Since the death of Lois Duncan last week at age 82, the accolades have been deservedly pouring in. Duncan was one of the authors—along with S. E. Hinton, Robert Newton Peck, and Judy Blume—who helped to launch the Young Adult genre. You could say Duncan wrote mystery or suspense, but those words would be too meek. Her novels circled around violence, terror, and revenge. She wrote many of her most popular—and scariest—books in the 1970s.
Ten years earlier, it was unusual to find youth books where murders were even mentioned. Duncan had no qualms about dealing with killings and death, and neither, as it turned out, did her readers. I was working in public libraries at the time, and Duncan’s books, including I Know What You Did Last Summer (1973), Killing Mr. Griffin (1978), and Daughters of Eve (1979), along with 1979’s crossover novel Flowers in the Attic, by V. C. Andrews, which dealt with abuse and incest, showed that young people, like their elders, had a taste for the dark side.
Then, in 1989, the dark side paid a visit to Duncan. It was a parent’s worst nightmare. Her 18-year-old daughter, Kaitlyn Arquette, was shot to death while driving in her home town of Albuquerque, New Mexico. Horrible to be sure. But then suspicions began to be raised that this was not simply a drive-by shooting.
Perhaps her boyfriend was involved. After all, he had stabbed himself in the stomach days later, which he said was because of his grief. Later, it became known that he was associated with dangerous people involved in insurance scams in Los Angeles. Then a note Kait had left for him the night of murder turned out not to be in her handwriting. Although other suspects began to surface, the police, who had at first seemed hell-bent on finding the murderer, became less interested. Duncan, finding it difficult to unspool these tangled threads, began her own investigation and also turned to psychics for answers.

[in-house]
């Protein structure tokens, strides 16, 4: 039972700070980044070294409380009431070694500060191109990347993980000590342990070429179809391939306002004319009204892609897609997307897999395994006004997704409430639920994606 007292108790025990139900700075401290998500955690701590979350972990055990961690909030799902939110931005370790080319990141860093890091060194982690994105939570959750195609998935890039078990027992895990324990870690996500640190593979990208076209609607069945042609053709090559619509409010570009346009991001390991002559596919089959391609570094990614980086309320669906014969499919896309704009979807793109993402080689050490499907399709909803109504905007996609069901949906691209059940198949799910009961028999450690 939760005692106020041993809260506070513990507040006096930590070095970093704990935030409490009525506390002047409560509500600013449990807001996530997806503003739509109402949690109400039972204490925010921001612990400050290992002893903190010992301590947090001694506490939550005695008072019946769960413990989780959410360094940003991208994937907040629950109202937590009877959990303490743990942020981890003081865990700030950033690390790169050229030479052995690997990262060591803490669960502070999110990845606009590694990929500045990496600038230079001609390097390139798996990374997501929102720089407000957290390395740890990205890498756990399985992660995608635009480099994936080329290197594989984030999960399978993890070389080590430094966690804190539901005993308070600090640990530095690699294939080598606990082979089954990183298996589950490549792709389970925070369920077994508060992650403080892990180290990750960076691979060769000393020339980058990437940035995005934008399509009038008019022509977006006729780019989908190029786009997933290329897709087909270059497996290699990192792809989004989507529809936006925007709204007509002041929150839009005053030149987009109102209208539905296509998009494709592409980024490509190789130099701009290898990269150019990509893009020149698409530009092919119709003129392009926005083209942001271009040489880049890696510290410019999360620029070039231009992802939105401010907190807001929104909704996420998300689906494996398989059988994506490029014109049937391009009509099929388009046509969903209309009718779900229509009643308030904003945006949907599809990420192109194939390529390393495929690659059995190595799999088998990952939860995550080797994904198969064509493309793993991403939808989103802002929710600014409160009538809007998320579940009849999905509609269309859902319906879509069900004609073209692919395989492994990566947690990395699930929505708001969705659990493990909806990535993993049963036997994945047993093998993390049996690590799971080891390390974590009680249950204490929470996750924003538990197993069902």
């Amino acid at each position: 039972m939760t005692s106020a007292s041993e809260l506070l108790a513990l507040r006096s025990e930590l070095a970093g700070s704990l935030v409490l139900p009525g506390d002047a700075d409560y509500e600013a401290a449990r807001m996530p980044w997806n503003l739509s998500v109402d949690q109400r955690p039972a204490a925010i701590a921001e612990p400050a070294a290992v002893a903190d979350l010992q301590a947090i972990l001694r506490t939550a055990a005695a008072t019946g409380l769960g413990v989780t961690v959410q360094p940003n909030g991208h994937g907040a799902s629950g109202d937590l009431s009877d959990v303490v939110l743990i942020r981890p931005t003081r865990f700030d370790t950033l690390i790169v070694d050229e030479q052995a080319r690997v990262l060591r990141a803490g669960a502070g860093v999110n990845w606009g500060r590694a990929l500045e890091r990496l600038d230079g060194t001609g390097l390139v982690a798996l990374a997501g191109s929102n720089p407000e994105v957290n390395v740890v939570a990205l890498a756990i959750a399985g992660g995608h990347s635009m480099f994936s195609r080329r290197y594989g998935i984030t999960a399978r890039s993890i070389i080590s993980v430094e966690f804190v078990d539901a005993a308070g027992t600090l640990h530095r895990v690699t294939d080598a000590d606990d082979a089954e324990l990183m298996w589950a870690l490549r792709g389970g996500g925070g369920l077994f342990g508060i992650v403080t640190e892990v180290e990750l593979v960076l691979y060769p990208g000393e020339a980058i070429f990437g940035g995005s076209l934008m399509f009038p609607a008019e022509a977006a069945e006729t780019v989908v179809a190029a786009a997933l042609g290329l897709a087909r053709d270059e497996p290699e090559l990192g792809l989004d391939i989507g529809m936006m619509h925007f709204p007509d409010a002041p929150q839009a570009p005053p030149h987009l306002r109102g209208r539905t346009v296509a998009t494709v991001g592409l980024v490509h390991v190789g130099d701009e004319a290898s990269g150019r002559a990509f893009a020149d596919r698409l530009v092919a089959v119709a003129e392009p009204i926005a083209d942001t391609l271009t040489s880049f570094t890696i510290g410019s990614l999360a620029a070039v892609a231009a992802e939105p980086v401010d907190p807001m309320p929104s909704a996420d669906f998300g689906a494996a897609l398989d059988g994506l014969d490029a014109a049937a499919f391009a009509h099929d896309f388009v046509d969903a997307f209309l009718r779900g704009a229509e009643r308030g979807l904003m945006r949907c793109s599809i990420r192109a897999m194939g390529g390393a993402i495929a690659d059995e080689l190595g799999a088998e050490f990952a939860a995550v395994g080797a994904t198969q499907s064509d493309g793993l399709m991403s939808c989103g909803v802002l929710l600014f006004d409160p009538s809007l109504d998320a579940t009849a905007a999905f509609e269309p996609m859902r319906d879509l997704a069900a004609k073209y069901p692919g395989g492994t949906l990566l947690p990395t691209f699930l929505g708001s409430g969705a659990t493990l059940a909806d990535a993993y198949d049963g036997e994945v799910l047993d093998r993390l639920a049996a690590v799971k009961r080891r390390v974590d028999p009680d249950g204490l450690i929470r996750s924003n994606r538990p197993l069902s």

That’s when the story became truly bizarre. One psychic she contacted gave her a picture of a possible suspect. It was almost identical to a character depicted on the cover of Duncan’s not-yet-released book, Don’t Look Behind You—the character of a hit man named Mike Vamp.
The twists continued. The police had recently arrested a man for Kait’s murder who was said to have been sitting in the passenger side of a Camaro, the same car that Mike drove in the book. Moreover, the suspect, Miguel Garcia, was known as Mike. A friend told police his nickname was Vamp.
Duncan published a nonfiction account of the ordeal in 1993 entitled Who Killed My Daughter. (See this Buzzfeed article for a detailed account of the murder and its aftermath.). In 2013, she wrote a follow-up, One for the Wolves, which further chronicled her experiences in the hunt for her daughter’s killers. She even wrote about her personal experiences for young people in 1995’s Psychic Connections: A Journey into the Mysterious World of Psi. For it, she teamed up with William Roll, the project director for the Psychical Research Foundation. The book detailed her family tragedy, as well as offering a comprehensive look at psychic phenomena.
Duncan didn’t want to be known as a “psychic addict,” she told BuzzFeed, and indeed, her later books were about dogs and myths rather than murders, mostly because she couldn’t bear to go down that road anymore. Yet for those who read—and still read—her books, the chilling scenarios often put them somewhere between this world and another world, a place where what is real and what is haunted become indistinguishable. A place Lois Duncan came to know all too well.